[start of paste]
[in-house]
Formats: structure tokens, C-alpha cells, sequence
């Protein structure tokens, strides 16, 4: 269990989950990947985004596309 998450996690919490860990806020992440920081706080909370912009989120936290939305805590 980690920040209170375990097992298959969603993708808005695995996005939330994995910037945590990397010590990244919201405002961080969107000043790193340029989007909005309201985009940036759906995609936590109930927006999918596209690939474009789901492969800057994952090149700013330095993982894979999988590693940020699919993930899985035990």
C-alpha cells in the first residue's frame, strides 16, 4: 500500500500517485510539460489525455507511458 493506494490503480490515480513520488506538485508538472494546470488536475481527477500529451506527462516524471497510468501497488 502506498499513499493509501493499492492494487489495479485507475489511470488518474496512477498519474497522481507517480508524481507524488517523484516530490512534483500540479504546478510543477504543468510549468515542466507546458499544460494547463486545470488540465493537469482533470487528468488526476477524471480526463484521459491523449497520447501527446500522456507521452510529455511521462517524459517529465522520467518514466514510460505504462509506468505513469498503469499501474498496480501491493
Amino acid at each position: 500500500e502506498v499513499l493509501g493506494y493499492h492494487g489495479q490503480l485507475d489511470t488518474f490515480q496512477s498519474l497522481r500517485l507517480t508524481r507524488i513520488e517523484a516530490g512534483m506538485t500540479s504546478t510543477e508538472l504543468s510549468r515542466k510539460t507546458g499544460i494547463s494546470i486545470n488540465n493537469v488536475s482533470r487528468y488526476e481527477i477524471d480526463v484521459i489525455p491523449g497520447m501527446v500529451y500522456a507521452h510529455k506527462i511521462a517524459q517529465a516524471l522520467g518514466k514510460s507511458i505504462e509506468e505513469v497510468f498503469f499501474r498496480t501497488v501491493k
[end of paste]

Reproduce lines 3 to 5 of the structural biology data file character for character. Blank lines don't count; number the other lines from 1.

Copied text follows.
């Protein structure tokens, strides 16, 4: 269990989950990947985004596309 998450996690919490860990806020992440920081706080909370912009989120936290939305805590 980690920040209170375990097992298959969603993708808005695995996005939330994995910037945590990397010590990244919201405002961080969107000043790193340029989007909005309201985009940036759906995609936590109930927006999918596209690939474009789901492969800057994952090149700013330095993982894979999988590693940020699919993930899985035990």
C-alpha cells in the first residue's frame, strides 16, 4: 500500500500517485510539460489525455507511458 493506494490503480490515480513520488506538485508538472494546470488536475481527477500529451506527462516524471497510468501497488 502506498499513499493509501493499492492494487489495479485507475489511470488518474496512477498519474497522481507517480508524481507524488517523484516530490512534483500540479504546478510543477504543468510549468515542466507546458499544460494547463486545470488540465493537469482533470487528468488526476477524471480526463484521459491523449497520447501527446500522456507521452510529455511521462517524459517529465522520467518514466514510460505504462509506468505513469498503469499501474498496480501491493
Amino acid at each position: 500500500e502506498v499513499l493509501g493506494y493499492h492494487g489495479q490503480l485507475d489511470t488518474f490515480q496512477s498519474l497522481r500517485l507517480t508524481r507524488i513520488e517523484a516530490g512534483m506538485t500540479s504546478t510543477e508538472l504543468s510549468r515542466k510539460t507546458g499544460i494547463s494546470i486545470n488540465n493537469v488536475s482533470r487528468y488526476e481527477i477524471d480526463v484521459i489525455p491523449g497520447m501527446v500529451y500522456a507521452h510529455k506527462i511521462a517524459q517529465a516524471l522520467g518514466k514510460s507511458i505504462e509506468e505513469v497510468f498503469f499501474r498496480t501497488v501491493k